11.National Oceanic and Atmospheric Atmenistration (NOAA): http://www.nmfs.noaa.gov/aquaculture/what_is_aquaculture.html

  1. All Seafood Will Run Out in 2050, scientists Say (Charles Clover, 2006)

http://www.telegraph.co.uk/news/uknews/1533125/All-seafood-will-run-out-in-2050-say-scientists.html

Volunteers and Visitors

Treefrog Breeding Frenzy!

Cesar Barrio-Amoros holds a PhD in biology and is a notable taxonomist, herpetologist, author, and photographer. Following his experience in the Osa, reflected below, Cesar has planned to lead a reptile and amphibian workshop at Piro Biological Station next May or June, the beginning of the wet season.

I have traveled throughout most of Latin America in search of amazing herping spectacles. In the Galapagos, I saw marine iguanas (Amblyrhynchus cristatus) and Galapagos giant tortoises (Chelonoidis nigra). I witnessed an astonishing diversity of poison frogs in Peru and made some interesting scientific discoveries on the Tepuis of Venezuela. My curiosity has now led me to one of the tiniest countries: Costa Rica. Here, the herpetological diversity is bewildering and vibrant. Due to Costa Rica’s intense biodiversity, it is not difficult for a photographer to capture nearly all of the herping species in a matter of years.

DSC03038

The gliding treefrog (Agalychnis spurrelli) was on the top of my herping list after learning about it on a BBC documentary. I have actually seen the individual species in the Caribbean and Pacific lowlands. However, I never saw one of those impressive reproductive aggregations where thousands of frogs gather in a pond and lay millions of eggs in just a few nights.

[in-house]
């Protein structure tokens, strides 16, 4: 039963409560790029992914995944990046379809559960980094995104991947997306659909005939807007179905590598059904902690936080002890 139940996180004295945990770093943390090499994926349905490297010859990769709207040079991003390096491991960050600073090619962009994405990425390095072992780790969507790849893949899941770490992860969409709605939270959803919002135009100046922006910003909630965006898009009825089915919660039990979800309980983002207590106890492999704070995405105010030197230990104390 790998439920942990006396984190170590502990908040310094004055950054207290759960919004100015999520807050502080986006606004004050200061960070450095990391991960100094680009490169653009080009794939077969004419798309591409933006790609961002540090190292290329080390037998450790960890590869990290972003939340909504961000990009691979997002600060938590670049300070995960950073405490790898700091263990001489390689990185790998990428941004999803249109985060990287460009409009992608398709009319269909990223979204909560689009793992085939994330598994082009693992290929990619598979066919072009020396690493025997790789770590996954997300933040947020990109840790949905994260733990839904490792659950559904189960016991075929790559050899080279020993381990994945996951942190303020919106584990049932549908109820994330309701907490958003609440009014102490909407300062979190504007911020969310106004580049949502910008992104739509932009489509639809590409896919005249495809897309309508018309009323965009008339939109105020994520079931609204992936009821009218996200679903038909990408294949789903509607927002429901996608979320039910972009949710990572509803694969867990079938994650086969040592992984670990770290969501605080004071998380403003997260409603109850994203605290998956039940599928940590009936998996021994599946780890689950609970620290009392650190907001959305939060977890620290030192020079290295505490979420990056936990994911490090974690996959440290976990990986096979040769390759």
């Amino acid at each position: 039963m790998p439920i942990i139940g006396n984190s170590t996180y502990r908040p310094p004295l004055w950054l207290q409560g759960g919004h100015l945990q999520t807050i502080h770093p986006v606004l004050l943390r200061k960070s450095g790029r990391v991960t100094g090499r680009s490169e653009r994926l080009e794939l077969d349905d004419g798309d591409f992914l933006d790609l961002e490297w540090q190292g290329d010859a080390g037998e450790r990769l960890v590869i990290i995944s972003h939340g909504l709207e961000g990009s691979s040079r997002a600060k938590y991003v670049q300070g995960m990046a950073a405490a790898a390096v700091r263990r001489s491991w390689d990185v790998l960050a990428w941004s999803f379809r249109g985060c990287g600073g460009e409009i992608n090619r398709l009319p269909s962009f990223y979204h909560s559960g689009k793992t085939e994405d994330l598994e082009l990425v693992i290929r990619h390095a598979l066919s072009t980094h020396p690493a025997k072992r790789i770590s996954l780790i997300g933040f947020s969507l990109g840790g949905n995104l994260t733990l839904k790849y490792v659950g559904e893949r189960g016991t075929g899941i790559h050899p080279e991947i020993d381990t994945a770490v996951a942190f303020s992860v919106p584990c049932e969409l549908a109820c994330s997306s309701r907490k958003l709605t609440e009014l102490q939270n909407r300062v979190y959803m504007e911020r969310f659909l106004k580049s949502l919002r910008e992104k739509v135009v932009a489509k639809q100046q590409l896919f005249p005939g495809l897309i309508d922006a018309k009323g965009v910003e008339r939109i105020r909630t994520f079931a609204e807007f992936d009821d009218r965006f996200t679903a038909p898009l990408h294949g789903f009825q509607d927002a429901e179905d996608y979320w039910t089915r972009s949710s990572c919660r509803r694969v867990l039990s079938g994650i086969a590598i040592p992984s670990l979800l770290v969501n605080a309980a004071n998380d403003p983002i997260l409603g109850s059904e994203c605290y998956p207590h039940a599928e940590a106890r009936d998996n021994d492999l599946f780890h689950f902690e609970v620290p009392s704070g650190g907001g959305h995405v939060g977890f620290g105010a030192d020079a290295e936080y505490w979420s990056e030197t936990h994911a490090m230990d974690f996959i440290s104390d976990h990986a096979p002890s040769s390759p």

I was envious of the photographs my colleague, Manuel Sanchez, captured while working at Osa Conservation’s Piro Biological Station in the Osa Peninsula. I immediately scheduled a visit to see the event. When I arrived, Manuel informed me that the area was full of frogs, thousands were laying eggs in amplexus (amplectant pairs).

Around 6:00AM the next morning, we left for our journey along with herpetologist intern and researcher, Michelle Thompson. At the site, we noticed some bushes moving and, upon further investigation, realized there were a few frogs still laying eggs. The great wave was the previous night so only about 10% frogs remained.

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Still, it was a breathtaking sight because they were completely surrounded by millions of eggs! Michelle and I were amazed — this was quite an experience for a herpetologist. Next time, I need to arrive a few days in advance in order to catch the whole spectacle!

Land Conservation and Forest Restoration, Science and Research, Uncategorized

Honoring Two Familiar Faces

In addition to celebrating a great year in 2012, Osa Conservation recently honored two staff members as outstanding employees of the year. If you have visited us here in Osa, these are most likely familiar faces. Thanks Agustín and Manuel for all of your hard work and for being such integral and exemplary members of the Osa Conservation team.

 Agustín Mendoza
Augustín has been working with OC for five years on our land stewardship and maintenance team but has lived in Osa for 38. He grew up in Cerro Arbolito a remote property part of the OC conservation properties. He and his wife Annia live at the Greg Gund Conservation Center. When he is not working he can often be found helping Annia cook, leading students and researchers on tree identification hikes, and playing his guitar. He is incredibly passionate and is always exploring, seeking new learning opportunities, and sharing amazing videos of his jungle encounters. Augustin is an invaluable member of the land stewardship team, a dedicated conservationist and  natural leader.